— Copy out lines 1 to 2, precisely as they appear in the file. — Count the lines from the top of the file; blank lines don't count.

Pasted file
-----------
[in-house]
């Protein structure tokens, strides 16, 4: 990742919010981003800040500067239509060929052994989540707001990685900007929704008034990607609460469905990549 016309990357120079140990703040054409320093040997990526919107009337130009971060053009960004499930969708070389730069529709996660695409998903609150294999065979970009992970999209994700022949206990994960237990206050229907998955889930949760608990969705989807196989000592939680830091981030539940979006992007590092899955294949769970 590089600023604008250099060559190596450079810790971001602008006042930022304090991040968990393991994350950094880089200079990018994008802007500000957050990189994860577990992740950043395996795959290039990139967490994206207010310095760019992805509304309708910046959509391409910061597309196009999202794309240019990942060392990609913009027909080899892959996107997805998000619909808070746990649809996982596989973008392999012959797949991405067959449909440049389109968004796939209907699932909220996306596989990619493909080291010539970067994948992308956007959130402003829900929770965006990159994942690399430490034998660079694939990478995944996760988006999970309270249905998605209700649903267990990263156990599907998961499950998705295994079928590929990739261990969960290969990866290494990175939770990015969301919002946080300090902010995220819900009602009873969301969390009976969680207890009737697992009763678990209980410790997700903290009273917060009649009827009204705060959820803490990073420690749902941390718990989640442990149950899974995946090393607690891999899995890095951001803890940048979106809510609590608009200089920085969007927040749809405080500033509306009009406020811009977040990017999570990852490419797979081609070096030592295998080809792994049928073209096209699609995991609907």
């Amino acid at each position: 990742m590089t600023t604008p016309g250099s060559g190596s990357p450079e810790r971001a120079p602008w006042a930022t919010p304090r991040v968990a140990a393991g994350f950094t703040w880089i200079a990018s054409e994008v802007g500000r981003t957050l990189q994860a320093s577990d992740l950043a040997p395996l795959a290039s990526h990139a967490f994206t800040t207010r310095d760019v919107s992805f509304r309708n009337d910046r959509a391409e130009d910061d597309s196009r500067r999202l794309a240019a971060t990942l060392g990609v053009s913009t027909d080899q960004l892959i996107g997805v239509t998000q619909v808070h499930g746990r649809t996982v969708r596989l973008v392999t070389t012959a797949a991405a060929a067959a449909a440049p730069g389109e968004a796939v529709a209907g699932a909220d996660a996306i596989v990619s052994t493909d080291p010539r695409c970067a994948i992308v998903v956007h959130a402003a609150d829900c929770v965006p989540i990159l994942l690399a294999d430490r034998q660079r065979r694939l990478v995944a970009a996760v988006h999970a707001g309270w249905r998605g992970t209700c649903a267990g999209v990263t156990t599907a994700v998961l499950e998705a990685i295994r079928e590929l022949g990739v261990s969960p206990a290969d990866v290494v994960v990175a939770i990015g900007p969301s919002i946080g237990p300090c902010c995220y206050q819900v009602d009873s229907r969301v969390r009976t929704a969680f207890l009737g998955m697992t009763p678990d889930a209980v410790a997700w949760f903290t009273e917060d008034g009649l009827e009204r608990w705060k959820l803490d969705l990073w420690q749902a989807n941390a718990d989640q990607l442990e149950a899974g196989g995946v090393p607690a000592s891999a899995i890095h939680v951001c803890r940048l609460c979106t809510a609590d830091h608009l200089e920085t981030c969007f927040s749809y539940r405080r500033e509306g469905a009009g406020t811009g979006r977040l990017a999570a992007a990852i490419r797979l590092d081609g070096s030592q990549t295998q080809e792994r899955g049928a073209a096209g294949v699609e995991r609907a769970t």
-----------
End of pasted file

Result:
[in-house]
């Protein structure tokens, strides 16, 4: 990742919010981003800040500067239509060929052994989540707001990685900007929704008034990607609460469905990549 016309990357120079140990703040054409320093040997990526919107009337130009971060053009960004499930969708070389730069529709996660695409998903609150294999065979970009992970999209994700022949206990994960237990206050229907998955889930949760608990969705989807196989000592939680830091981030539940979006992007590092899955294949769970 590089600023604008250099060559190596450079810790971001602008006042930022304090991040968990393991994350950094880089200079990018994008802007500000957050990189994860577990992740950043395996795959290039990139967490994206207010310095760019992805509304309708910046959509391409910061597309196009999202794309240019990942060392990609913009027909080899892959996107997805998000619909808070746990649809996982596989973008392999012959797949991405067959449909440049389109968004796939209907699932909220996306596989990619493909080291010539970067994948992308956007959130402003829900929770965006990159994942690399430490034998660079694939990478995944996760988006999970309270249905998605209700649903267990990263156990599907998961499950998705295994079928590929990739261990969960290969990866290494990175939770990015969301919002946080300090902010995220819900009602009873969301969390009976969680207890009737697992009763678990209980410790997700903290009273917060009649009827009204705060959820803490990073420690749902941390718990989640442990149950899974995946090393607690891999899995890095951001803890940048979106809510609590608009200089920085969007927040749809405080500033509306009009406020811009977040990017999570990852490419797979081609070096030592295998080809792994049928073209096209699609995991609907």